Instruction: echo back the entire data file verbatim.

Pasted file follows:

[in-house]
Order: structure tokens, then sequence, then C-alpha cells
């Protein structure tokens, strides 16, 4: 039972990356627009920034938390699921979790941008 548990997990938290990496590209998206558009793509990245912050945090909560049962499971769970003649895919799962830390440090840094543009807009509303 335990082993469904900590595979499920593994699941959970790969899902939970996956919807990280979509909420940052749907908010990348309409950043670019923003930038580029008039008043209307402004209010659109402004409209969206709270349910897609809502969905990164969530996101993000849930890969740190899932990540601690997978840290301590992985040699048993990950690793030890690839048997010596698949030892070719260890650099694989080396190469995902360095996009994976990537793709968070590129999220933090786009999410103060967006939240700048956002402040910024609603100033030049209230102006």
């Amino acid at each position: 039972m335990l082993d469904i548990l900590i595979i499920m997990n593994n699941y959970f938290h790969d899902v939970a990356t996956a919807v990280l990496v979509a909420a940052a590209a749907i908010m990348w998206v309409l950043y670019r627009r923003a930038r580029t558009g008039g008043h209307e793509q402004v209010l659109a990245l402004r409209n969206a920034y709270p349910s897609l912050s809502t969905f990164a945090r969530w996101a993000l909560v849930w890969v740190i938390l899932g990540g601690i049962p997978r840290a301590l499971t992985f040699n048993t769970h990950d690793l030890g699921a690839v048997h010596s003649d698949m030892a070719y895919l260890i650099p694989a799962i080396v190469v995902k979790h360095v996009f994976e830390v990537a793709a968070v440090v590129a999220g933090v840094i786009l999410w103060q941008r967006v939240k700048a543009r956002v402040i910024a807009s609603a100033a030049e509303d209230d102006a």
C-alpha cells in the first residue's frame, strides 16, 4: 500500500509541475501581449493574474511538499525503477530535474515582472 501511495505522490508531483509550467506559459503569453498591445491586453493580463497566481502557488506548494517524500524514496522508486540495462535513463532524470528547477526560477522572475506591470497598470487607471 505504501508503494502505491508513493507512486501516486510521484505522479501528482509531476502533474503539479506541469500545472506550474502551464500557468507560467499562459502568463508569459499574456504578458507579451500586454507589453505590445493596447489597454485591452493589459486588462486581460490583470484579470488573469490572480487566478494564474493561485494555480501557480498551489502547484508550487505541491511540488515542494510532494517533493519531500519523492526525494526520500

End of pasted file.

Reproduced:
[in-house]
Order: structure tokens, then sequence, then C-alpha cells
């Protein structure tokens, strides 16, 4: 039972990356627009920034938390699921979790941008 548990997990938290990496590209998206558009793509990245912050945090909560049962499971769970003649895919799962830390440090840094543009807009509303 335990082993469904900590595979499920593994699941959970790969899902939970996956919807990280979509909420940052749907908010990348309409950043670019923003930038580029008039008043209307402004209010659109402004409209969206709270349910897609809502969905990164969530996101993000849930890969740190899932990540601690997978840290301590992985040699048993990950690793030890690839048997010596698949030892070719260890650099694989080396190469995902360095996009994976990537793709968070590129999220933090786009999410103060967006939240700048956002402040910024609603100033030049209230102006």
């Amino acid at each position: 039972m335990l082993d469904i548990l900590i595979i499920m997990n593994n699941y959970f938290h790969d899902v939970a990356t996956a919807v990280l990496v979509a909420a940052a590209a749907i908010m990348w998206v309409l950043y670019r627009r923003a930038r580029t558009g008039g008043h209307e793509q402004v209010l659109a990245l402004r409209n969206a920034y709270p349910s897609l912050s809502t969905f990164a945090r969530w996101a993000l909560v849930w890969v740190i938390l899932g990540g601690i049962p997978r840290a301590l499971t992985f040699n048993t769970h990950d690793l030890g699921a690839v048997h010596s003649d698949m030892a070719y895919l260890i650099p694989a799962i080396v190469v995902k979790h360095v996009f994976e830390v990537a793709a968070v440090v590129a999220g933090v840094i786009l999410w103060q941008r967006v939240k700048a543009r956002v402040i910024a807009s609603a100033a030049e509303d209230d102006a």
C-alpha cells in the first residue's frame, strides 16, 4: 500500500509541475501581449493574474511538499525503477530535474515582472 501511495505522490508531483509550467506559459503569453498591445491586453493580463497566481502557488506548494517524500524514496522508486540495462535513463532524470528547477526560477522572475506591470497598470487607471 505504501508503494502505491508513493507512486501516486510521484505522479501528482509531476502533474503539479506541469500545472506550474502551464500557468507560467499562459502568463508569459499574456504578458507579451500586454507589453505590445493596447489597454485591452493589459486588462486581460490583470484579470488573469490572480487566478494564474493561485494555480501557480498551489502547484508550487505541491511540488515542494510532494517533493519531500519523492526525494526520500